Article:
ALBANY - Friday, local government officials from Warren, Essex and Hamilton counties and other areas of the Adirondacks and Catskills region convened in Albany to protest Gov. Paterson's proposed cap on property-tax payments the state makes on land it owns.
The demonstration was hosted and coordinated by the New York State Association of Counties.
Association Executive Director Stephen J. Acquario said this pending proposal was an unreasonable and devastating burden for local governments to shoulder.
He said counties in the Adirondacks and Catskills were already suffering high unemployment rates and reduced sales tax revenues, and without a reduction of state-mandated services, the tax cap would bloat the tax burden.
"We're already suffering a financial crisis unlike any time before," he said, noting that school districts would be disproportionately affected. "The impact of this proposal will have unexpected consequences."
As the Catskills and Adirondacks are dependent on tourism while industry and land development are severely restricted, municipalities of the two regions are dependent on the state land tax payments to provide basic services, he said.
"Residents will be paying more towards what is clearly a state obligation," he said.
William Farber, chairman of the Board of Supervisors of Hamilton County, noted at the protest meeting how his county is at the mercy of the state, with half of its acreage under state prohibitions banning development or logging, two primary sources of revenue.
Also, the unemployment rate is 10 percent, among the highest in the state.
"This tax cap is wholly inappropriate and bad public policy," he said. "Many Senior citizens who originally homesteaded their property will have to sell it and move elsewhere because they can't afford the property taxes."
In the town of Arietta, Farber cited as an example, the state owns 90 percent of the land, and pays 3/4 of the property taxes - the main source of income for local government services that the state mandates.
The remaining private property would have to shoulder the burden that the state is shedding, he said, multiplying any property-tax shortfall by four times.
If a routine annual tax increase of 3 percent were capped to zero by the state, Farber said, private property owners would suffer a 12 percent increase.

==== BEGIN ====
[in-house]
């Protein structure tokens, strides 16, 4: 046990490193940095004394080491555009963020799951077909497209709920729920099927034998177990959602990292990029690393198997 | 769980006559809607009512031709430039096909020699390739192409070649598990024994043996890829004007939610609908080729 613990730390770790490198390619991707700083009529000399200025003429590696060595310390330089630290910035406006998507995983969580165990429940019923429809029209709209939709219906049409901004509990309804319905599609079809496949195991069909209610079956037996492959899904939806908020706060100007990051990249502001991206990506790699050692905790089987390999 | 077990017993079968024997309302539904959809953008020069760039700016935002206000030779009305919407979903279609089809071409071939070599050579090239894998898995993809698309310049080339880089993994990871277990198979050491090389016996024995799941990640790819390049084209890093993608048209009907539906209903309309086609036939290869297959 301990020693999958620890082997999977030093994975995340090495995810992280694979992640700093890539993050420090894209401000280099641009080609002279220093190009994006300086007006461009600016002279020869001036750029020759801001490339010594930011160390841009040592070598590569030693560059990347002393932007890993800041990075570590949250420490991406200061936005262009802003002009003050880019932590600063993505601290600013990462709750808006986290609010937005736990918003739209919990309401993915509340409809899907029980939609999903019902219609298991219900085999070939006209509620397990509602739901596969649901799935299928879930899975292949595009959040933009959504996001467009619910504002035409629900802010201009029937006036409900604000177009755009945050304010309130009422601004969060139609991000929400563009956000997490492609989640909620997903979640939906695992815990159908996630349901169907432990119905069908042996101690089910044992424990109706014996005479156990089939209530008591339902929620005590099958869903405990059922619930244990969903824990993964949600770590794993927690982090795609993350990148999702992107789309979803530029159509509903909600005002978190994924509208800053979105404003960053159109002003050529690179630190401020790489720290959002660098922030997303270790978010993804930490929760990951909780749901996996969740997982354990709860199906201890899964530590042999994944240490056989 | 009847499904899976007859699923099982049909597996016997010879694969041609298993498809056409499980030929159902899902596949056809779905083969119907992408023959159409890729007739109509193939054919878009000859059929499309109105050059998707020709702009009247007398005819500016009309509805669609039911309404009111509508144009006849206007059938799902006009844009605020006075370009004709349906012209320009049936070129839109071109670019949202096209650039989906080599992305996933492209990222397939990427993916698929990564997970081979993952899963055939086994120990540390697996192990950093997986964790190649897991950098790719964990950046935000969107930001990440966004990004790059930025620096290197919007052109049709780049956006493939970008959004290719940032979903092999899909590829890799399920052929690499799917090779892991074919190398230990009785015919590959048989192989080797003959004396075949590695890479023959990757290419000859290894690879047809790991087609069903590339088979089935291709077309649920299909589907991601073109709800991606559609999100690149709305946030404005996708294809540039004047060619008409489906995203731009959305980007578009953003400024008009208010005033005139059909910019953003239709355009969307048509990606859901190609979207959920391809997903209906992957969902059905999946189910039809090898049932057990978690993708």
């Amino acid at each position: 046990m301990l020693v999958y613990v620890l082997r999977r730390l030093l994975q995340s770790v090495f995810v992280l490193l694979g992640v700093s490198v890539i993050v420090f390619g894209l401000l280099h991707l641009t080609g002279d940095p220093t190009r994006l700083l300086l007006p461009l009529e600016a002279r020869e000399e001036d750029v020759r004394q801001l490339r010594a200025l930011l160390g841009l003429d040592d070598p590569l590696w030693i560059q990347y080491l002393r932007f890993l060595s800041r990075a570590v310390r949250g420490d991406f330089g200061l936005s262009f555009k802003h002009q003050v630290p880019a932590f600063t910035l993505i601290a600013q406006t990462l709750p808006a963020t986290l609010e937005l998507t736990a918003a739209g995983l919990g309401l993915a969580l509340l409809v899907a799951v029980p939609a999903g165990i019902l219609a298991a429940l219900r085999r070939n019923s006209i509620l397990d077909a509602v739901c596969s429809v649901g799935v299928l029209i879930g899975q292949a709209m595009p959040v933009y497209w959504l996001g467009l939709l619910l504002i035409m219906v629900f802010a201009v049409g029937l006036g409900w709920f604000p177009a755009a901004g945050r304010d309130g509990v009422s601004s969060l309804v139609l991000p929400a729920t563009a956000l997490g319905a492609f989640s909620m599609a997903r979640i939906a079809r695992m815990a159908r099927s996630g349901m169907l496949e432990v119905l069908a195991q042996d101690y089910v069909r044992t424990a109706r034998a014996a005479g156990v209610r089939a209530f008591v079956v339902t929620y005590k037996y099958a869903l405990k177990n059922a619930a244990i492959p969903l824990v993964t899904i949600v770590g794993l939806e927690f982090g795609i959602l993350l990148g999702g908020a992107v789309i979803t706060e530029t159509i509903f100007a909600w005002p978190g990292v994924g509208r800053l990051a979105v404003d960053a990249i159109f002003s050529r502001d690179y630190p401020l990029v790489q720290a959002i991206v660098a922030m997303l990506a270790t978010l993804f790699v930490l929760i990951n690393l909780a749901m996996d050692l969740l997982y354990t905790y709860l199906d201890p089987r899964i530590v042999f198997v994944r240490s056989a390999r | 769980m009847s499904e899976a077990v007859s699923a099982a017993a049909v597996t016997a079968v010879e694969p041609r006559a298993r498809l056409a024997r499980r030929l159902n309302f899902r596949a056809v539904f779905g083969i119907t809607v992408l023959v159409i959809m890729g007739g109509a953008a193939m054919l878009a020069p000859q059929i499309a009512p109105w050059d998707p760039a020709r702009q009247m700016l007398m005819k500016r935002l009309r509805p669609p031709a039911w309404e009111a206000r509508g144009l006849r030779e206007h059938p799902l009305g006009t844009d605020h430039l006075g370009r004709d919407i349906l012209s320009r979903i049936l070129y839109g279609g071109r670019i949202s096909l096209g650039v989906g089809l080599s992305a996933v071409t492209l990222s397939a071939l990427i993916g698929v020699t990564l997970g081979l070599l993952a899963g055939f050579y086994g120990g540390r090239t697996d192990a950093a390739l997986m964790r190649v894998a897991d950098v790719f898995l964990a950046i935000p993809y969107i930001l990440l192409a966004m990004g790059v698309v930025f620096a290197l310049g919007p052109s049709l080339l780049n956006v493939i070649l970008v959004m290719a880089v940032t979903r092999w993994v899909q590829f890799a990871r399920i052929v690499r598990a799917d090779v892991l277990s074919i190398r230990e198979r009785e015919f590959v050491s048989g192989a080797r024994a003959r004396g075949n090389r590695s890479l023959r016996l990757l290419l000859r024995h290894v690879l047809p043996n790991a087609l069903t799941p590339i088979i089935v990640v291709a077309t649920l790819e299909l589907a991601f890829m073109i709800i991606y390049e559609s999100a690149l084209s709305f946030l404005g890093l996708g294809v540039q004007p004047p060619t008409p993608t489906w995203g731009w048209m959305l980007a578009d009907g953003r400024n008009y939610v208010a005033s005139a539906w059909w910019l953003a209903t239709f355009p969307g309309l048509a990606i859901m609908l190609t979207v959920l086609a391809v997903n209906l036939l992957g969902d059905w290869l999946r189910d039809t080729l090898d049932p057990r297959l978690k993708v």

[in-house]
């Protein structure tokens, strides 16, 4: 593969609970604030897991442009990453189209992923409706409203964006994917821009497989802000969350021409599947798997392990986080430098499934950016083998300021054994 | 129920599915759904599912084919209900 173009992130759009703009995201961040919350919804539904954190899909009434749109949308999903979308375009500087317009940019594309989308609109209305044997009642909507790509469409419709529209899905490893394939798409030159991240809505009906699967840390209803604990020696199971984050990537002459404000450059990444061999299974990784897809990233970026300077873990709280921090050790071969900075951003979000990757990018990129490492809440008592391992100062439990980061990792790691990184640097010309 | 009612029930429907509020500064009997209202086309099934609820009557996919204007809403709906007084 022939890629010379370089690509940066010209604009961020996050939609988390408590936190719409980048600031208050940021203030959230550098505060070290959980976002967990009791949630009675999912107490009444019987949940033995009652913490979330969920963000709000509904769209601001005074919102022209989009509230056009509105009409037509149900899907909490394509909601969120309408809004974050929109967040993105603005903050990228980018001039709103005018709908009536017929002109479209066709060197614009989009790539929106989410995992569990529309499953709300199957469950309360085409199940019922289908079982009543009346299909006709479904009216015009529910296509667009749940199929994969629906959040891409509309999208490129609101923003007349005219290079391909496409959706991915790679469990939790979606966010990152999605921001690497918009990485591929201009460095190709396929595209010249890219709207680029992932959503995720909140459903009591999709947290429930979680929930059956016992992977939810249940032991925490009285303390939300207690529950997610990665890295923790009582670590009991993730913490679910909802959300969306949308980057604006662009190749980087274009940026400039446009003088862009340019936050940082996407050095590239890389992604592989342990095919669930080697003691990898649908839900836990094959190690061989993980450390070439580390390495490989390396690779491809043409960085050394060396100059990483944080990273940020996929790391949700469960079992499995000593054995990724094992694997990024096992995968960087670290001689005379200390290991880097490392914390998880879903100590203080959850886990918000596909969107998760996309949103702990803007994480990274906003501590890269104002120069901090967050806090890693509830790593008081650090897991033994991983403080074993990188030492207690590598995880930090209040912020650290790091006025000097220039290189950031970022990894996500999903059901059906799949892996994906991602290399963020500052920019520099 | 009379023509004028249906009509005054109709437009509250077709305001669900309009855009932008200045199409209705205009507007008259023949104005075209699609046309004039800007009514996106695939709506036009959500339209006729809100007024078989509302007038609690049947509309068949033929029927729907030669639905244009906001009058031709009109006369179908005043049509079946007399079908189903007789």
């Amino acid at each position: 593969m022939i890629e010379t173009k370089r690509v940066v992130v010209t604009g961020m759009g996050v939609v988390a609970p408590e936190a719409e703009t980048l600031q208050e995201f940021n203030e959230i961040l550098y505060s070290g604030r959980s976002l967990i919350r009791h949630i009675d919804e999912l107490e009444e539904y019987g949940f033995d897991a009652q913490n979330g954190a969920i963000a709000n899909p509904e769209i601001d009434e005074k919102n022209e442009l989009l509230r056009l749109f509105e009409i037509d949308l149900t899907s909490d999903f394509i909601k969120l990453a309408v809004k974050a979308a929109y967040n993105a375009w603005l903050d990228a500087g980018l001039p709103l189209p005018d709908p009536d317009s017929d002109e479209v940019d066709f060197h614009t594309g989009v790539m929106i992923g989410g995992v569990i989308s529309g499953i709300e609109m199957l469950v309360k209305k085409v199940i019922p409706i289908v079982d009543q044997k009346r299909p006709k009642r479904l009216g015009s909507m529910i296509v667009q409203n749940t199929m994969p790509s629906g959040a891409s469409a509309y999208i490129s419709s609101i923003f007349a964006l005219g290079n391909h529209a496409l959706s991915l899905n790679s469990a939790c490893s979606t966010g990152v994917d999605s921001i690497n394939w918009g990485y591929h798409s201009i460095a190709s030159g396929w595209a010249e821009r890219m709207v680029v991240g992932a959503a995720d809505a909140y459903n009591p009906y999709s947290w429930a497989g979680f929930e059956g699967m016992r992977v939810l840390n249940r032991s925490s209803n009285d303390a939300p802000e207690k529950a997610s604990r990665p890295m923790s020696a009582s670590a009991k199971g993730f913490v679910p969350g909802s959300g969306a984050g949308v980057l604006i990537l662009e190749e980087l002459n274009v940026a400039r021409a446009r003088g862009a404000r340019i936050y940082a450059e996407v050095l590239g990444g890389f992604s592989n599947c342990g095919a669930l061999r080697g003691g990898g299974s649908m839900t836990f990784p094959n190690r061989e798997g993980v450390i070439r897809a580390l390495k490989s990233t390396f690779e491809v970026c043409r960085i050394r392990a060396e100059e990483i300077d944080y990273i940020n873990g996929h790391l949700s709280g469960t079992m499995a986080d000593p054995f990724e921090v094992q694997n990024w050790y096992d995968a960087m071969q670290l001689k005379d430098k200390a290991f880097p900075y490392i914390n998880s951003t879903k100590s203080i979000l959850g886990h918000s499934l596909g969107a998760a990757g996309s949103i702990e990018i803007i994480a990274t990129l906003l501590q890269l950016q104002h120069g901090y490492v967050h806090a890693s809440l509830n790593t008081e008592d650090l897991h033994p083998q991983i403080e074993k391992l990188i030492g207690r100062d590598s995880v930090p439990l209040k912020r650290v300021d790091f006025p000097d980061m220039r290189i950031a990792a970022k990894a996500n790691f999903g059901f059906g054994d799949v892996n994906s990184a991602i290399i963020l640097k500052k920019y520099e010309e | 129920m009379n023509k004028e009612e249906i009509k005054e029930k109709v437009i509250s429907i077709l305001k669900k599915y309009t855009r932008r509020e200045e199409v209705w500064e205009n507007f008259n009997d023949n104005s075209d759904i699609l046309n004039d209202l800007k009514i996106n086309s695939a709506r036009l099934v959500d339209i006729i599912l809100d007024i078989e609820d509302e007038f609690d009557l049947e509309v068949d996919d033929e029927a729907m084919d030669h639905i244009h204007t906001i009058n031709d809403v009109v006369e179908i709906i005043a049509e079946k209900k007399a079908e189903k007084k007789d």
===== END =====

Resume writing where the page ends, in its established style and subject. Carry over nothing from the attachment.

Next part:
"This tax cap flies in face of the state Constitution, and its impact on education will be devastating," he said.
Essex County Manager Dan Palmer said the state of New York's tax cap meant a first-year savings of about $8.5 million, of which about $800,000 or a full 9 percent of this burden would be shouldered by only 38,000 Essex County residents - a devastating, disproportionate amount per person.
"This is an incredibly unbalanced proposal," he said. "Let's not slam the residents of Adirondacks who are least likely to afford it."
Of this $800,000 Essex County shortfall, $450,000 would be shouldered by taxpayers in his county's school districts, he said.
"How can the state save money on the back of residents of Essex County, which is already in a financial crisis," he said.
Linda Kemper, Chair of the Intercounty Legislative Committee of the Adirondacks had a similarly dire warning.
"In Fulton County, statistics show that 89 percent of our families are struggling," she said. "Already, families are leaving, our young people drive far to find jobs, we're losing our homes, and our businesses are closing - we can't afford to shoulder this new burden."
She said the state needed to pay their fair share, according to the state Constitution.
"State legislators have no idea what it's like to live in our communities and live on our income and struggle to survive," she said, adding that humans were the "endangered species" in the Adirondacks.
Warren County Board of Supervisors Chairman Fred Monroe was more sedate in his protest.
He said the state should stop purchasing land if it couldn't pay a reasonable tax rate to local governments to maintain and service it.
"This proposed tax cap is discriminatory," he said, noting the taxpayers of rural municipalities were alone shouldering the burden to make up for the state budget shortfall.
He said the tax cap would cost Warren County taxpayers $300,000 in 2009 in school taxes, and $200,000 to the county government.
Acquario said his organization would help the counties launch a lawsuit challenging the cap if it is enacted.
"We will sue, we will litigate this issue in the courts if the governor and legislators don't reverse this proposal," he said.